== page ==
|Publication number||US20060279370 A1|
|Application number||US 11/434,571|
|Publication date||Dec 14, 2006|
|Filing date||May 15, 2006|
|Priority date||Jun 25, 1999|
|Also published as||CA2377632A1, CN1371566A, DE60005833D1, DE60005833T2, EP1192776A1, EP1192776B1, US7046957, US7551903, WO2001001649A1|
|Publication number||11434571, 434571, US 2006/0279370 A1, US 2006/279370 A1, US 20060279370 A1, US 20060279370A1, US 2006279370 A1, US 2006279370A1, US-A1-20060279370, US-A1-2006279370, US2006/0279370A1, US2006/279370A1, US20060279370 A1, US20060279370A1, US2006279370 A1, US2006279370A1|
|Inventors||Adrian Farr, Ian Forster|
|Original Assignee||Farr Adrian N, Forster Ian J|
|Export Citation||BiBTeX, EndNote, RefMan|
|Patent Citations (10), Classifications (8), Legal Events (3)|
|External Links: USPTO, USPTO Assignment, Espacenet|
This invention relates to a modulator circuit and more especially to such a circuit for generating binary phase shift key modulation.
Modulation, which can be broadly defined as a time varying modification of a signal to impart information thereto, is a crucial feature of the design of almost all radio based systems. An effective and well known form of modulation for digital signals, is binary phase shift keying (BPSK). In BPSK one of the two digital states of information is imparted onto a carrier signal by modulating its phase to have two discrete values which are generally separated by 180 degrees (π radians). Whilst such a modulation technique may be efficient it has not previously been ideally suited for applications where low cost and low power consumption are paramount such as in tagging systems, since the known circuitry for generating BPSK is complex and consumes too much electrical power for operation from a finite battery supply.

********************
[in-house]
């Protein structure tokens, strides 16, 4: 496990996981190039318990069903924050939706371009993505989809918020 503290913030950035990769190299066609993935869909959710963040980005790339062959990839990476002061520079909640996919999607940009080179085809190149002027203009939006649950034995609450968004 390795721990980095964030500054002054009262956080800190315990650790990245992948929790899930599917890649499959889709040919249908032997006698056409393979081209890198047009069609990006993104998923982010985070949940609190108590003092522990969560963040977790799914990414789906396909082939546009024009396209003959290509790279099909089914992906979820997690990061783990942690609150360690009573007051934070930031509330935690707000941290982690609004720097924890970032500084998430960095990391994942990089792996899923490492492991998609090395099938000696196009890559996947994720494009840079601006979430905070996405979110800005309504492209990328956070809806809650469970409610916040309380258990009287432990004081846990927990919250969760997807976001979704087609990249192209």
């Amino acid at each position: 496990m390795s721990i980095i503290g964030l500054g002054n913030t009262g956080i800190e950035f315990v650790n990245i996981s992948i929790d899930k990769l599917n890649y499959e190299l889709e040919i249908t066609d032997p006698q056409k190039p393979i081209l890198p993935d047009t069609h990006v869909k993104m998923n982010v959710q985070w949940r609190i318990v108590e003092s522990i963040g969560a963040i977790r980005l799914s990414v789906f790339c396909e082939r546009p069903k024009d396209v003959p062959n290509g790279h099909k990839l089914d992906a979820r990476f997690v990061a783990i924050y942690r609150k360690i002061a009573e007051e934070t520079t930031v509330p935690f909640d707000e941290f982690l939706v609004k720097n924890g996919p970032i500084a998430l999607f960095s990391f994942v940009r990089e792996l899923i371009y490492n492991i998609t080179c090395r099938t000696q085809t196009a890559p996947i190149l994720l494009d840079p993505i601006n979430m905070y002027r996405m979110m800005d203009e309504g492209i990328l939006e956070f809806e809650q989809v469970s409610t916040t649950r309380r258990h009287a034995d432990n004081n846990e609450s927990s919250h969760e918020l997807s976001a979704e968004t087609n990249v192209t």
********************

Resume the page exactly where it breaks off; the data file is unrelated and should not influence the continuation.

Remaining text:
The present invention has arisen in an endeavour to provide a modulator circuit which at least in part overcomes the limitations of the known modulators and which is suitable for use in a tagging systems or other applications where low power consumption and circuit simplicity are of importance.
According to the present invention a modulator circuit comprises: a negative impedance amplifier operable such that a signal applied to the amplifier is reflected and amplified and switching means for switching the impedance of the amplifier between two reflecting states, characterised in that the impedances in the two reflecting states are selected such that the phase of the reflected and amplified signal switches by substantially 180 degrees.